Incidence of late cerebrovascular events after direct bypass among children with moyamoya disease: A descriptive longitudinal study at a single center

Takeshi Funaki, Jun C. Takahashi, Yasushi Takagi, Kazumichi Yoshida, Yoshio Araki, Takayuki Kikuchi, Hiroharu Kataoka, Koji Iihara, Noritaka Sano, Susumu Miyamoto

Research output: Contribution to journalArticle

14 Citations (Scopus)

Abstract

Background: The potential for late cerebrovascular events following surgical revascularization presents a challenge in the treatment of pediatric moyamoya disease. Limited information is available on the incidence of such events after direct bypass. The objective of this descriptive study was to examine the incidence of late cerebrovascular events after direct bypass for pediatric moyamoya disease. Methods: The study cohort comprised consecutive patients with moyamoya disease who had undergone direct bypass at less than 18 years of age in the authors' institute between 1978 and 2003. They were prospectively followed until the end of the study period or, if applicable, the time of death. Results: Fifty-six of 58 enrolled patients (96.6 %) were followed for a mean period of 18.1 years. Four patients experienced late cerebrovascular events, comprising one stroke and three hemorrhages, an average of 13 years after surgery, one of whom experienced a fatal second hemorrhage. The only late ischemic stroke in the cohort occurred after a severe head injury and emergent craniotomy. The incidence of late cerebrovascular events was 0.41 % per year (95 % confidence interval, 0.15-1.08); 10-year, 20-year, and 30-year cumulative incidences were 1.8 %, 7.3 %, and 13.1 %, respectively. Conclusions: Despite the efficacy of surgical revascularization, pediatric patients remain at risk of future cerebrovascular events, especially hemorrhage, after reaching adulthood and thus require careful long-term follow-up.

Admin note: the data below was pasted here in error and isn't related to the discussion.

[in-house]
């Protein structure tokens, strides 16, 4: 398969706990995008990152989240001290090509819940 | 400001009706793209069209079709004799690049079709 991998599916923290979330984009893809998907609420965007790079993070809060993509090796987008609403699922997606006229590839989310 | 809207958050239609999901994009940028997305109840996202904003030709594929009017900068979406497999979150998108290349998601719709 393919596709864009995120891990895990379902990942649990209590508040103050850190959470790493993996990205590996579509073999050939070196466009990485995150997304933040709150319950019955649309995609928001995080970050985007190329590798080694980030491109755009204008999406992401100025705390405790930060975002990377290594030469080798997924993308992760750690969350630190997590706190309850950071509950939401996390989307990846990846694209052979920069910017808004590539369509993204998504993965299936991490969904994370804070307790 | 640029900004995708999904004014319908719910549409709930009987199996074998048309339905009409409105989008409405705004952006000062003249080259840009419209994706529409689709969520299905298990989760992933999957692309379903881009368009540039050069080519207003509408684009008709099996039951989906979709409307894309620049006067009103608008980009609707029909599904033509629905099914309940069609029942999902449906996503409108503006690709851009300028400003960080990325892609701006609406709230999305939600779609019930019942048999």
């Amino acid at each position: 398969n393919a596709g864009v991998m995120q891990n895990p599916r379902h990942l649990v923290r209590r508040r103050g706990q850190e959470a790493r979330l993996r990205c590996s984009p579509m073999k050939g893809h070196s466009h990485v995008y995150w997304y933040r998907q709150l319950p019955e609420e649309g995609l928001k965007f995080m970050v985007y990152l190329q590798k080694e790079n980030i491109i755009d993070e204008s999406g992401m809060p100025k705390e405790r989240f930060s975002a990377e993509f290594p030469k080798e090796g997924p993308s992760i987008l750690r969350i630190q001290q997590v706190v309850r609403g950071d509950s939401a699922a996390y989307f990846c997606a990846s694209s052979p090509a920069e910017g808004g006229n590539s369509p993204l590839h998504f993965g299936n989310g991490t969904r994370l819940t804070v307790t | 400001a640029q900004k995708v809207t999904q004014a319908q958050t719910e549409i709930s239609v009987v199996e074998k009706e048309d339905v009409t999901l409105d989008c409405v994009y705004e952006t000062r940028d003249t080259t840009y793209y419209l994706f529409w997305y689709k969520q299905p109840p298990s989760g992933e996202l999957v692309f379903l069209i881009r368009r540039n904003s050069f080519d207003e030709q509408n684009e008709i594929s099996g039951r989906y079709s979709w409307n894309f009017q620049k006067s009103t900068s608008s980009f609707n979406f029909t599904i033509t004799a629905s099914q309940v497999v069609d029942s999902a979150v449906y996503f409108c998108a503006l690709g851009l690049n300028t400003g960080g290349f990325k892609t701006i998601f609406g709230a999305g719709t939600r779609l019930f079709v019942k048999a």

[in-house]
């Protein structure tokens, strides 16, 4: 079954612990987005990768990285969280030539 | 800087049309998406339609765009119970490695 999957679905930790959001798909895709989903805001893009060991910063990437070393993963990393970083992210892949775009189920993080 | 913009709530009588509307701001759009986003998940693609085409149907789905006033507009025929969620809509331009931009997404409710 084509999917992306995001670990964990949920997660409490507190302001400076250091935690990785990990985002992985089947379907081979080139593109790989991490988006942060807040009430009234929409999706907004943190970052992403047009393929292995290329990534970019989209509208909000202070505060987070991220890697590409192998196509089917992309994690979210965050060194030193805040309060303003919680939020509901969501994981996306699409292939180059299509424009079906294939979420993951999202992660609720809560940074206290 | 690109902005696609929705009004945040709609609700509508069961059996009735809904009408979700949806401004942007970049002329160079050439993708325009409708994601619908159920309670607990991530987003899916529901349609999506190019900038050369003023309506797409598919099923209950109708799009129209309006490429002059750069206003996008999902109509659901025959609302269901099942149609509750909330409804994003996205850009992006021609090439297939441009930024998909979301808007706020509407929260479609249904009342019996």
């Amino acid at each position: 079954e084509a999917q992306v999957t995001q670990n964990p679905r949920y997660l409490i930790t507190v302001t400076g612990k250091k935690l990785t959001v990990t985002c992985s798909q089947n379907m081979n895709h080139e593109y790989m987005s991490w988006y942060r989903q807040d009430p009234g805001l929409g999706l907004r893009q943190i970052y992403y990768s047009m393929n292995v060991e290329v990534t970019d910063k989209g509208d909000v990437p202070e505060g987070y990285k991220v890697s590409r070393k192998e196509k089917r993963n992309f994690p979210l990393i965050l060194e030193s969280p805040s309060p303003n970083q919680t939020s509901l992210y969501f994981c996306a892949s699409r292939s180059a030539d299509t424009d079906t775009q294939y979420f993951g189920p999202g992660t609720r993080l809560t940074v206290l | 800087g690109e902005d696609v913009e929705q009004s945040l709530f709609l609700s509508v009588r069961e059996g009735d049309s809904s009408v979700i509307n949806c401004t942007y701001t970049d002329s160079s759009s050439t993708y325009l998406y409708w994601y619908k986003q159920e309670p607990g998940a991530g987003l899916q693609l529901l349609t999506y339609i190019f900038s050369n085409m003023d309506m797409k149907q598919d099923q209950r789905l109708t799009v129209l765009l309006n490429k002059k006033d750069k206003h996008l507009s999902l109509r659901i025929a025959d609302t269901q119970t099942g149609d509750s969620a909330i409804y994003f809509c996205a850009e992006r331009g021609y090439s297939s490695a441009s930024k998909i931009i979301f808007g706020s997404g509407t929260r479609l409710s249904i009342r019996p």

Original languageEnglish
Pages (from-to)551-559
Number of pages9
JournalActa Neurochirurgica
Volume156
Issue number3
DOIs
Publication statusPublished - Mar 1 2014

    Fingerprint

All Science Journal Classification (ASJC) codes

  • Surgery
  • Clinical Neurology

Cite this